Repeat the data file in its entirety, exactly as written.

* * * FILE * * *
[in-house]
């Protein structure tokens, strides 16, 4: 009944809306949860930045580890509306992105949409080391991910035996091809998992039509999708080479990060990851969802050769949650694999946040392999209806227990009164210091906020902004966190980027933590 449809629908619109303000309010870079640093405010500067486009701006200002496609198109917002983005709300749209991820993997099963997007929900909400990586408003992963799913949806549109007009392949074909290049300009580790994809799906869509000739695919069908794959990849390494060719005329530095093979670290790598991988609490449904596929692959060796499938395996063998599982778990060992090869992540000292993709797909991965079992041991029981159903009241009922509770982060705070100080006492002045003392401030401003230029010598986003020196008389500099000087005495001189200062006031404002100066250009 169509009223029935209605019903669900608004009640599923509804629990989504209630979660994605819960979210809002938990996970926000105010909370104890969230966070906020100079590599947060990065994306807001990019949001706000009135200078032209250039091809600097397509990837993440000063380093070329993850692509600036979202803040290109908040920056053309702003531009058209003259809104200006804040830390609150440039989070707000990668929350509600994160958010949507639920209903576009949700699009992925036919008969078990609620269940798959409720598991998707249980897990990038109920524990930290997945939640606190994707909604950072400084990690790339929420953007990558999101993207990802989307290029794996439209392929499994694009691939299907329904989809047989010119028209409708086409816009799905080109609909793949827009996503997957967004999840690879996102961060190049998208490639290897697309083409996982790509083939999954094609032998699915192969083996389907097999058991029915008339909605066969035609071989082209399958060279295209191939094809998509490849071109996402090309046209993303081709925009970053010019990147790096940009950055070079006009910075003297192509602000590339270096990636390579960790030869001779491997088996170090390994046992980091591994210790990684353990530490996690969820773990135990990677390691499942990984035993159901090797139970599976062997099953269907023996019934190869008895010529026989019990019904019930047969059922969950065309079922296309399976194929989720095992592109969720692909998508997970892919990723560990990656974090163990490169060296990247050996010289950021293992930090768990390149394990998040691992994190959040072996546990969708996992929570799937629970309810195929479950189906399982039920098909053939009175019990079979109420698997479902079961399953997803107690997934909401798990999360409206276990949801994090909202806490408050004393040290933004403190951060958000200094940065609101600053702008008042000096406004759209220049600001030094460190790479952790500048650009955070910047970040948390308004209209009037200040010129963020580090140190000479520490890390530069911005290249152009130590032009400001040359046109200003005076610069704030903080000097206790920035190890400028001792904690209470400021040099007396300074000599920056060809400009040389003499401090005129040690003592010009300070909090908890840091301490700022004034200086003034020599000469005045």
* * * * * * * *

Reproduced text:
[in-house]
């Protein structure tokens, strides 16, 4: 009944809306949860930045580890509306992105949409080391991910035996091809998992039509999708080479990060990851969802050769949650694999946040392999209806227990009164210091906020902004966190980027933590 449809629908619109303000309010870079640093405010500067486009701006200002496609198109917002983005709300749209991820993997099963997007929900909400990586408003992963799913949806549109007009392949074909290049300009580790994809799906869509000739695919069908794959990849390494060719005329530095093979670290790598991988609490449904596929692959060796499938395996063998599982778990060992090869992540000292993709797909991965079992041991029981159903009241009922509770982060705070100080006492002045003392401030401003230029010598986003020196008389500099000087005495001189200062006031404002100066250009 169509009223029935209605019903669900608004009640599923509804629990989504209630979660994605819960979210809002938990996970926000105010909370104890969230966070906020100079590599947060990065994306807001990019949001706000009135200078032209250039091809600097397509990837993440000063380093070329993850692509600036979202803040290109908040920056053309702003531009058209003259809104200006804040830390609150440039989070707000990668929350509600994160958010949507639920209903576009949700699009992925036919008969078990609620269940798959409720598991998707249980897990990038109920524990930290997945939640606190994707909604950072400084990690790339929420953007990558999101993207990802989307290029794996439209392929499994694009691939299907329904989809047989010119028209409708086409816009799905080109609909793949827009996503997957967004999840690879996102961060190049998208490639290897697309083409996982790509083939999954094609032998699915192969083996389907097999058991029915008339909605066969035609071989082209399958060279295209191939094809998509490849071109996402090309046209993303081709925009970053010019990147790096940009950055070079006009910075003297192509602000590339270096990636390579960790030869001779491997088996170090390994046992980091591994210790990684353990530490996690969820773990135990990677390691499942990984035993159901090797139970599976062997099953269907023996019934190869008895010529026989019990019904019930047969059922969950065309079922296309399976194929989720095992592109969720692909998508997970892919990723560990990656974090163990490169060296990247050996010289950021293992930090768990390149394990998040691992994190959040072996546990969708996992929570799937629970309810195929479950189906399982039920098909053939009175019990079979109420698997479902079961399953997803107690997934909401798990999360409206276990949801994090909202806490408050004393040290933004403190951060958000200094940065609101600053702008008042000096406004759209220049600001030094460190790479952790500048650009955070910047970040948390308004209209009037200040010129963020580090140190000479520490890390530069911005290249152009130590032009400001040359046109200003005076610069704030903080000097206790920035190890400028001792904690209470400021040099007396300074000599920056060809400009040389003499401090005129040690003592010009300070909090908890840091301490700022004034200086003034020599000469005045």